A classic French tarte aux pommes

tarte aux pommes

I can still remember the first piece of French pâtisserie I ate, aged 18, on a hot summer day in Brittany. We came out of the bakery with our paper-wrapped slices and sat on a wall in the sunshine to eat them: my very first taste of tarte aux pommes. The pastry was flaky and buttery, the creamy layer of crème pâtissière melted into the thinly sliced apples, slightly burnt at the edges and brushed with shiny apricot glaze that stuck to our fingers. It was unlike anything I’d ever tasted, and I knew I wanted to stay in France forever, so I could eat like this every day.

I don’t think I’ve ever found quite that tart in a pâtisserie since; most of them lack the custard layer and just have plain sliced apples, or a layer of tart apple purée. Delicious all the same, but when I encountered Jane Grigson’s apple tarts from Evreux in Good Things in about 1980, I gave a cry of recognition and set about perfecting them. It took a while, but eventually, after several tweaks to the recipe, my own creations were as wonderful as I remembered that first slice being.

And then I stopped making them, turning to slutty Tarte Tatin as my go-to apple tart recipe. Whatever anyone says about the complexity of Tarte Tatin, it is frankly a doddle to make. All you need for complete success is to burn the apples, butter, and sugar, and how difficult is that? The worst of cooks can do it. It’s always baffled me that people try to make it look so complicated.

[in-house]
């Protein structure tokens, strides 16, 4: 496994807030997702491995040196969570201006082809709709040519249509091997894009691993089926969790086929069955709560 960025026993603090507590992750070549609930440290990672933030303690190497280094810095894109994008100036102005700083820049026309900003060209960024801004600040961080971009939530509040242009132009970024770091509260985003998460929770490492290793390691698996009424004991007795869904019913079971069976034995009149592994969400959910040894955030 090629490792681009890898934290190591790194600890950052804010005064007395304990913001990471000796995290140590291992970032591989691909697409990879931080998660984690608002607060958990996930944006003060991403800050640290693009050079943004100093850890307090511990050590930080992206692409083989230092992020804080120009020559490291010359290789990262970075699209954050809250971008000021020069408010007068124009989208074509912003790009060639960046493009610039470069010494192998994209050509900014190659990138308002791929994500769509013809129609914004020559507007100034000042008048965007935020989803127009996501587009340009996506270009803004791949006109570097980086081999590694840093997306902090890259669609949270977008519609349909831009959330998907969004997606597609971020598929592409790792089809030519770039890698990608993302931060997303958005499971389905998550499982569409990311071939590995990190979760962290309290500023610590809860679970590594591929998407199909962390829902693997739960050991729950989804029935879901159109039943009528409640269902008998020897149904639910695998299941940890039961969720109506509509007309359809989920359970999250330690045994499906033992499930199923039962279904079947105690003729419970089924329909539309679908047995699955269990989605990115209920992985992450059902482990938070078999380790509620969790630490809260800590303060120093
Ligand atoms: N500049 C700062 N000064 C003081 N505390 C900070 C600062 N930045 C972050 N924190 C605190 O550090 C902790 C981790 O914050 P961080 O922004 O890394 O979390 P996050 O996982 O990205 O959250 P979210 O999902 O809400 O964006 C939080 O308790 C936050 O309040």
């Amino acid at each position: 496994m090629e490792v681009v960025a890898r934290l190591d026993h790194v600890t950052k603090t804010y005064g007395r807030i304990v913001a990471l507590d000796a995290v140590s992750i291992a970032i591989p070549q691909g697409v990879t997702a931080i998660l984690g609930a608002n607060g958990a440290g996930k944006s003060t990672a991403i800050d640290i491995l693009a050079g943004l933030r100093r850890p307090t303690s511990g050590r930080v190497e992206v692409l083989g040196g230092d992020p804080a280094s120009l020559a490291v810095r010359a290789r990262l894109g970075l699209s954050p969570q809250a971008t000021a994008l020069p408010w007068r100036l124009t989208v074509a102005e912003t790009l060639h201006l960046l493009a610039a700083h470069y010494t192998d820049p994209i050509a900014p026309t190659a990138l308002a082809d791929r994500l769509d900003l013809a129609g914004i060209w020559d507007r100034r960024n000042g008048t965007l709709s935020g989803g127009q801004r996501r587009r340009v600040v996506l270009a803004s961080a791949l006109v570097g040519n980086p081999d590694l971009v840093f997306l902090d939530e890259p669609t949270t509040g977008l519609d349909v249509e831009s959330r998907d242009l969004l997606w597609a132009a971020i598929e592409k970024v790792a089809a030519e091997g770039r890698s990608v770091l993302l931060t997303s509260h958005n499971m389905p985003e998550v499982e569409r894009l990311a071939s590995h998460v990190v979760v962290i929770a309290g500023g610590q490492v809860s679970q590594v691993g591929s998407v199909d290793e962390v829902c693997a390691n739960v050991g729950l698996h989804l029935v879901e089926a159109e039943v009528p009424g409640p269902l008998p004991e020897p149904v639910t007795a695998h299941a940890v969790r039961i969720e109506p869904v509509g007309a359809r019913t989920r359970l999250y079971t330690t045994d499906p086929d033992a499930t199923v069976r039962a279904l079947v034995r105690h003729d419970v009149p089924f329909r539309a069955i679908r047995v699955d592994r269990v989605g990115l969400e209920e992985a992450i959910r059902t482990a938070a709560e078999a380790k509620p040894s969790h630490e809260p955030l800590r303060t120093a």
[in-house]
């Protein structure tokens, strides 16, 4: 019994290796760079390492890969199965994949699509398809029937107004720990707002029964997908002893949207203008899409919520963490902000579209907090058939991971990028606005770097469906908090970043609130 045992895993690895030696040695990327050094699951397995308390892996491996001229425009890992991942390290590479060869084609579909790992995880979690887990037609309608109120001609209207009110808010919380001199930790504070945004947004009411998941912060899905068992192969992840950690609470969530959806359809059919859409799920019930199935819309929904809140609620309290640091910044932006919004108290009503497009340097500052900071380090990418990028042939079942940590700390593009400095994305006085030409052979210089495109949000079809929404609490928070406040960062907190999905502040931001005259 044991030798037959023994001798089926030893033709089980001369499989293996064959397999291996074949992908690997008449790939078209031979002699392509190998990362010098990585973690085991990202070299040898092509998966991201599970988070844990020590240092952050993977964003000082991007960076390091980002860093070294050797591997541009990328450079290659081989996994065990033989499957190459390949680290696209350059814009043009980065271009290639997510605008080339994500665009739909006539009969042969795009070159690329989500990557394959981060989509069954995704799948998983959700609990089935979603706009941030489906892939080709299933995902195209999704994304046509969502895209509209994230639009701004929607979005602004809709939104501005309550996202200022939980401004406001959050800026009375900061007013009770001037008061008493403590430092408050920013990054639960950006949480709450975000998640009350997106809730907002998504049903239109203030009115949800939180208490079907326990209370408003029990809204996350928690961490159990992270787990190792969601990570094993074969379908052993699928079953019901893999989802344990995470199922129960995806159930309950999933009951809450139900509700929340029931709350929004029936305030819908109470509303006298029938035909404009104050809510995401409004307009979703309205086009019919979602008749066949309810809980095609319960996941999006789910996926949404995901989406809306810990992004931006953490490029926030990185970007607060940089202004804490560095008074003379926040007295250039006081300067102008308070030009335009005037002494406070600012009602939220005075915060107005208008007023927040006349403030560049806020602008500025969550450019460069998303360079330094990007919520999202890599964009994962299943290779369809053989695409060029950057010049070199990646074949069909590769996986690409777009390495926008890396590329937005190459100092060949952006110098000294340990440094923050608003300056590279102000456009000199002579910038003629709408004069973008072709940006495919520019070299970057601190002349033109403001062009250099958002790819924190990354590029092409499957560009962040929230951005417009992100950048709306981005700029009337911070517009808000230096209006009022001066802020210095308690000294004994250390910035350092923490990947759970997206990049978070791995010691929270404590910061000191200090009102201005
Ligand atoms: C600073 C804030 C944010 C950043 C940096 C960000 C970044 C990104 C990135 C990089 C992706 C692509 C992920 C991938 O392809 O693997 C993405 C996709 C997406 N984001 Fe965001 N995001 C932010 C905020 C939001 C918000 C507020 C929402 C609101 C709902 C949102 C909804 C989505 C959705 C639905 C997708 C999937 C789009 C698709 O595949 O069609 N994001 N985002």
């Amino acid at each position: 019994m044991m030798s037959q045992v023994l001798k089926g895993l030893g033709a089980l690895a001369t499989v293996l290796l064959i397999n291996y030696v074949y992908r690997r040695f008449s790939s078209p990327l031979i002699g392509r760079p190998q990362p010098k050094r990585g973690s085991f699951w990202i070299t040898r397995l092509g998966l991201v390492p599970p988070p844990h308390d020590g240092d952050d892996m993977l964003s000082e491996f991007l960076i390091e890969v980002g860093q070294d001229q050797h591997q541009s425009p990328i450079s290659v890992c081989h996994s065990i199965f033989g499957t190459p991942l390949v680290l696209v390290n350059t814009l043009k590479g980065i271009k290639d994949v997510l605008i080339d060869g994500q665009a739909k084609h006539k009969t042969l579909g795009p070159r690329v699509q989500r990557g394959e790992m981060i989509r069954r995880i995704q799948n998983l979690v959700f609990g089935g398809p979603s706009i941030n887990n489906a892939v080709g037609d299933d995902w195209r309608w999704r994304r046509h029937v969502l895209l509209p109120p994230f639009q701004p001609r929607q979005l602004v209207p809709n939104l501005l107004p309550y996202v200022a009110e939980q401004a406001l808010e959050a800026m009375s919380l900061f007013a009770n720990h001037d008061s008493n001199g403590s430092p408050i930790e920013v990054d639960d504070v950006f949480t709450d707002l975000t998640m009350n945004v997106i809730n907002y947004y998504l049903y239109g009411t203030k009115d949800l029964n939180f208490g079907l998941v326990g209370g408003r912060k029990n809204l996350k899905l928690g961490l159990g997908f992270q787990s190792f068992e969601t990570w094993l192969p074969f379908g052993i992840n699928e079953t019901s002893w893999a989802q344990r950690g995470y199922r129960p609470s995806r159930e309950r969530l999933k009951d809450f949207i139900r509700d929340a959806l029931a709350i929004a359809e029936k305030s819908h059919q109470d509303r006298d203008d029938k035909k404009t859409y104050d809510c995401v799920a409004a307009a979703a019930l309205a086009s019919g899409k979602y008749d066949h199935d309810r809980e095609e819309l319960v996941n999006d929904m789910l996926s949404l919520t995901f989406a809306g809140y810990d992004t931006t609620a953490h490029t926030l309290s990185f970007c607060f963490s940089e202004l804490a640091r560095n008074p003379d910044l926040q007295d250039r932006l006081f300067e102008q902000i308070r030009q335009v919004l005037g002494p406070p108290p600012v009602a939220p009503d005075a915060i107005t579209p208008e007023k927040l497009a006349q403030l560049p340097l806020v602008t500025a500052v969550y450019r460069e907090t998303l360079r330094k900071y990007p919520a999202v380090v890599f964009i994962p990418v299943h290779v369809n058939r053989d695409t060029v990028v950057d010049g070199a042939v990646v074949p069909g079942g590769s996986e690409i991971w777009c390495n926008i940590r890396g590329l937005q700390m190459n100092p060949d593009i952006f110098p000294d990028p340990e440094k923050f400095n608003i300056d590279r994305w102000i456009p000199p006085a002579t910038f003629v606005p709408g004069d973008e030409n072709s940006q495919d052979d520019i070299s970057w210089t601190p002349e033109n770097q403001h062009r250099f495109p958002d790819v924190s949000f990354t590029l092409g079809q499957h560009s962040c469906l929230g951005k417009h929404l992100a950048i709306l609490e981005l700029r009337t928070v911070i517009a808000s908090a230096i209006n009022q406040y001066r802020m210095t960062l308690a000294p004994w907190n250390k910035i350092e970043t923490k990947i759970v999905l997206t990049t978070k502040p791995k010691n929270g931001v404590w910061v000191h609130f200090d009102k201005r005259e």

This tart is a lot more fiddly and time-consuming, but if you didn’t like spending time in the kitchen, you wouldn’t be here, would you? In any case, you can make the pastry and crème pâtissière in advance and put them in the fridge till needed. Blind-bake the pastry and assemble the tart just before the meal, put it in the oven, and serve it either freshly baked, or lukewarm.

I think this looks loveliest if you bake small individual tarts, but you can make a single large one instead, using an 18-20 cm loose-based tin.

Either use your own favourite sweet shortcrust, or the recipe below. This will make more than you need for a single 18-cm tart; use the rest for something else, or freeze it.

225 g plain flour
125 g butter
2 tbs icing sugar
1 large egg
1 tsp cold water

Rub the butter into the flour. Stir in the icing sugar, then lightly beat the egg with a little cold water and stir in. Bring the pastry together in a ball, wrap in a plastic bag, and put in the fridge for an hour. Remove about half an hour before you want to use it.

Crème pâtissière
This is an all-purpose recipe that can be used for all sorts of other tarts and desserts too; for example a simple fresh fruit tart. It’s less nerve-racking than making ordinary custard, because the flour means that it won’t curdle even if it boils.